All photographs by David Lilly
Backyard bird photography can be a rewarding and enjoyable hobby for bird enthusiasts and photographers alike. It allows you to capture the beauty and behavior of various bird species that visit your backyard. Here are some tips to help you get started with backyard bird photography:
Equipment: While having a high-end camera and lens can be advantageous, you can still achieve great results with a decent DSLR or mirrorless camera with a telephoto lens. A lens with a focal length of at least 200mm or more is recommended for capturing birds from a distance without disturbing them. I am using a Nikon D 500 with a Nikon 200 - 500mm lens.
Set Up a Feeding Station: Attract birds to your backyard by setting up a bird feeder or bird bath. Providing a reliable food and water source will increase the chances of birds visiting regularly and offer you more opportunities to capture them. I have recorded 51 species of birds in four years that I have been in this location.
Choose the Right Location: Position yourself in a concealed and comfortable spot, ideally near the bird feeder or any area where birds frequent. I use my basement window. Use natural elements like trees and foliage to create a pleasing background and to avoid distracting elements in your shots.
Be Patient: Bird photography requires patience. It may take some time for the birds to become comfortable with your presence, especially if you are new to the area. Spend time observing their patterns and behaviors to anticipate their movements and actions.
Use a Tripod: A sturdy tripod will help you stabilize your camera and lens, especially when using a telephoto lens with a longer focal length. It reduces camera shake and allows for sharper images.
Shoot at Eye Level: Whenever possible, try to capture bird images at eye level. This perspective creates a more engaging and intimate connection with the subject.
Use Natural Light: The best time for bird photography is during the golden hours, which are the first hour after sunrise and the last hour before sunset. The soft, warm light during these times can add a beautiful touch to your images.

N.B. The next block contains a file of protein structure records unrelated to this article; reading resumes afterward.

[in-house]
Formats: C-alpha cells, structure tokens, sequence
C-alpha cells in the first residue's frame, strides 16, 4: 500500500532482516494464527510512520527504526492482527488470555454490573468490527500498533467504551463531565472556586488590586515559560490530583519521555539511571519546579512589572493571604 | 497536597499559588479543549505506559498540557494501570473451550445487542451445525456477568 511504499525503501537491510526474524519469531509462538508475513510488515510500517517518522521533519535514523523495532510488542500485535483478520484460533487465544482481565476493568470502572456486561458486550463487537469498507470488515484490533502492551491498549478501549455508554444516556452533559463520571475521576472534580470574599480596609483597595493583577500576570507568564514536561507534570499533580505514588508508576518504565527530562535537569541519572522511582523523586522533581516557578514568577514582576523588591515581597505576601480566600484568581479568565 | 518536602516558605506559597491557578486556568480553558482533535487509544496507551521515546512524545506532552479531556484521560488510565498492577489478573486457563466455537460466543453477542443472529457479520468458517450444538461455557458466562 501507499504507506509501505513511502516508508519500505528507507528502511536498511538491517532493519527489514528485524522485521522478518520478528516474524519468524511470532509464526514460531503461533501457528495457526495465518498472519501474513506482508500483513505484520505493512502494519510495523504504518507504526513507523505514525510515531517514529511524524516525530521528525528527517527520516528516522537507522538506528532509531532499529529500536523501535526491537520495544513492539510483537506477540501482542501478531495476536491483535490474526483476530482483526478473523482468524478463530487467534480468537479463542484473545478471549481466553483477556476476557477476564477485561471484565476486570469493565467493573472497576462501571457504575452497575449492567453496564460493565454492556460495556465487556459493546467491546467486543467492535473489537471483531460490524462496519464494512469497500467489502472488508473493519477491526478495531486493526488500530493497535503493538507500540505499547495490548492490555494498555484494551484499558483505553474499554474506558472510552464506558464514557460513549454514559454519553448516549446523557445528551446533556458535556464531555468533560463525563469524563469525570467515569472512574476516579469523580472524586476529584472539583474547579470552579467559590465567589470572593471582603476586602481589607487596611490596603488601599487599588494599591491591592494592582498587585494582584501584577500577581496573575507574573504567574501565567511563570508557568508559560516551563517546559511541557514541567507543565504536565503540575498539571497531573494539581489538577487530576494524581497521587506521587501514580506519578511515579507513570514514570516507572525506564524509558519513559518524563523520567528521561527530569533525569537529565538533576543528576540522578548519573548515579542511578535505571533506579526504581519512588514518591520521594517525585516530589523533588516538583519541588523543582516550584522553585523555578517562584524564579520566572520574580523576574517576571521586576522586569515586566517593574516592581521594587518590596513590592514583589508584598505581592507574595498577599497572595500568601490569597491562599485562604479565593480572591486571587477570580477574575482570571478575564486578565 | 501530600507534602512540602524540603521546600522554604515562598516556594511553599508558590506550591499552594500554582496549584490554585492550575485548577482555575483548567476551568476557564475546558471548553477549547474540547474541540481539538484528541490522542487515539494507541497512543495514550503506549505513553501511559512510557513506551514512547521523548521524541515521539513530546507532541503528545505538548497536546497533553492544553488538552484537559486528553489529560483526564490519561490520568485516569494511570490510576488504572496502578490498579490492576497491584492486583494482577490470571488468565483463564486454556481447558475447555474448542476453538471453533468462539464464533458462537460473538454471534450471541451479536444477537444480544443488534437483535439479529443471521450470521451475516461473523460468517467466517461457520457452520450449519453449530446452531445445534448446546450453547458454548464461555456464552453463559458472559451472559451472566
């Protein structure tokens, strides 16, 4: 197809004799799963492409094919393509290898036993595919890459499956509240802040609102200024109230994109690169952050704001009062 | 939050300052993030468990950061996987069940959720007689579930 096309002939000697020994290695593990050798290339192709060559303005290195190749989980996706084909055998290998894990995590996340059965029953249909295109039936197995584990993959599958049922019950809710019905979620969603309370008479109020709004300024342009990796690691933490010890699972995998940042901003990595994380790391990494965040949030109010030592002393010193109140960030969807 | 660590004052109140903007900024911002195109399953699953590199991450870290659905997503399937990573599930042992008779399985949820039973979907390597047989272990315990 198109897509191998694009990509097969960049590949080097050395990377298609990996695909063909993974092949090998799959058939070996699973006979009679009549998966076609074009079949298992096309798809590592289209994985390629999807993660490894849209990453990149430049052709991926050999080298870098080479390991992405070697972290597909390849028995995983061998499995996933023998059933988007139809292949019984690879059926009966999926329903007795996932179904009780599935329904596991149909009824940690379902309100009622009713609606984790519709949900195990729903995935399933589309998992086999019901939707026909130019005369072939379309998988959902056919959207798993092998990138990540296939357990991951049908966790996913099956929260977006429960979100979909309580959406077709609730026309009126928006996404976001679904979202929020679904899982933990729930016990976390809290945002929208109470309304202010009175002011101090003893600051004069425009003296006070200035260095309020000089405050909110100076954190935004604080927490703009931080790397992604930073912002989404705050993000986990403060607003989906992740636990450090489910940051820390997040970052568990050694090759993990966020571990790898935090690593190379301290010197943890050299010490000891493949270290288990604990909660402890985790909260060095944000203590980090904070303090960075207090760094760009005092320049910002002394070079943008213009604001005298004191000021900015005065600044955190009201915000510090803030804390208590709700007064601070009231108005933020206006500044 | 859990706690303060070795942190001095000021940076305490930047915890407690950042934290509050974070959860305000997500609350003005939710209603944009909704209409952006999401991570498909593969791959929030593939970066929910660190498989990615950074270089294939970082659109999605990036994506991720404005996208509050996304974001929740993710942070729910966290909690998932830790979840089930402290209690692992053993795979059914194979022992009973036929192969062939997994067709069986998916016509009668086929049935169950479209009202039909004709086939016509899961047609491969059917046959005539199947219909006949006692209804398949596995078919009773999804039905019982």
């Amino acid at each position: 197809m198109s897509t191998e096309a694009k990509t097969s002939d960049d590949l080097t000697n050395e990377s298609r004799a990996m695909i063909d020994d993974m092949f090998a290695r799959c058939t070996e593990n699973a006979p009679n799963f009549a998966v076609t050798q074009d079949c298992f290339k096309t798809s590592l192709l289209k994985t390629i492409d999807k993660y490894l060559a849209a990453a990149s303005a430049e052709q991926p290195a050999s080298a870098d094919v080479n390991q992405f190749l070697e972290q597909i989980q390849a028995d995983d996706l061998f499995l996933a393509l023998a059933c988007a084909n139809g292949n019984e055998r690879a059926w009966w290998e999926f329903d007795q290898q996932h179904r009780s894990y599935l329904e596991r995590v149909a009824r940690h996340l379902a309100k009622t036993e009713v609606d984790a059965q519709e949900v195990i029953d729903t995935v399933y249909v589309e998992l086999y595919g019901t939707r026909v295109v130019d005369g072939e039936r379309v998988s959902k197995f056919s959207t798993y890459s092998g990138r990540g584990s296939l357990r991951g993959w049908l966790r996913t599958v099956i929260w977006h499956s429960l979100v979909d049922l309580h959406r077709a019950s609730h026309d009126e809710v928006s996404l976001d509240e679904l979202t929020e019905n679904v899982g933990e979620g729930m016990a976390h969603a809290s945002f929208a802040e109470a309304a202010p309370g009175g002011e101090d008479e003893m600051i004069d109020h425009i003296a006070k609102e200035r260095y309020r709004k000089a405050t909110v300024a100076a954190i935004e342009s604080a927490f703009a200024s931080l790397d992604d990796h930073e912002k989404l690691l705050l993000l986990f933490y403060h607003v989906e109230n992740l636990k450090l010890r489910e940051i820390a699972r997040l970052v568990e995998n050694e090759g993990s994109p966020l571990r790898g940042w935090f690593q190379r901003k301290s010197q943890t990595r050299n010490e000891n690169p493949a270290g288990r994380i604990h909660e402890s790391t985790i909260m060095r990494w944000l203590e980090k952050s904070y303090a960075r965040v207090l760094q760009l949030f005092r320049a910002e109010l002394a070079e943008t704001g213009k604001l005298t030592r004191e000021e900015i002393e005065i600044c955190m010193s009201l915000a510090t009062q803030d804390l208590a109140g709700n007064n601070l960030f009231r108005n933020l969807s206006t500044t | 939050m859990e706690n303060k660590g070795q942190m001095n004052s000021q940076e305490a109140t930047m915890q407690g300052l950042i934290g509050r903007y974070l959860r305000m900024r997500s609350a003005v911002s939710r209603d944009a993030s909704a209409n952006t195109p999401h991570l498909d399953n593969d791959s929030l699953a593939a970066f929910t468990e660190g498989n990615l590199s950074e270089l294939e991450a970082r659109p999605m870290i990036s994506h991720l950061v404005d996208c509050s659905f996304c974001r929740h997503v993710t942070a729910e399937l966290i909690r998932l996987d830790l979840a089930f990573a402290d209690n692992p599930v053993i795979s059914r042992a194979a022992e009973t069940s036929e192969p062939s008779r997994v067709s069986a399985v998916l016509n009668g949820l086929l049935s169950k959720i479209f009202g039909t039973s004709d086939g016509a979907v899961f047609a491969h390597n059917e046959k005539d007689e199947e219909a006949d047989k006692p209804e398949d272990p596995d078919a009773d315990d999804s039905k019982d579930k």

Shoot in Burst Mode: Birds can be quick and unpredictable. Shooting in burst mode (continuous shooting) will increase your chances of getting the perfect shot when the bird is in action.
Learn Bird Behavior: Understanding bird behavior can help you predict their movements and capture more dynamic shots. Observe how they interact with each other and their environment.
Be Ethical: Always prioritize the well-being of the birds and their environment. Avoid disturbing nests or getting too close to the birds, especially during nesting season. Never bait or harm the birds to get a shot.
Post-Processing: After capturing your images, spend some time in post-processing to enhance your photos. Adjusting the exposure, contrast, and colors can bring out the best in your shots.
Remember, patience and practice are key to improving your bird photography skills. Enjoy the process of observing and capturing these beautiful creatures in your backyard. Happy birding!
The Common Grackle, scientifically known as Quiscalus quiscula, is a medium-sized bird belonging to the blackbird family, Icteridae. They are native to North America and are commonly found across much of the United States and parts of southern Canada during the breeding season.
As I photographed this bird I tried to get them looking straight into the camera. it was more difficult than I thought. I like their whit eyes. they have a mysterious look - some might say they look evil.
Here are some key characteristics of the Common Grackle:
Appearance: Adult male grackles have iridescent black plumage with a purplish-blue or greenish sheen when viewed in the right light. They have bright yellow eyes and a long, keel-shaped tail. Females, on the other hand, are slightly smaller and have a more subdued brownish-black plumage.
Vocalizations: Grackles are known for their varied and complex vocalizations. They can produce a range of sounds, including whistles, squeaks, squawks, and chattering calls. During the breeding season, males often engage in loud and elaborate vocal displays to attract females and establish territories.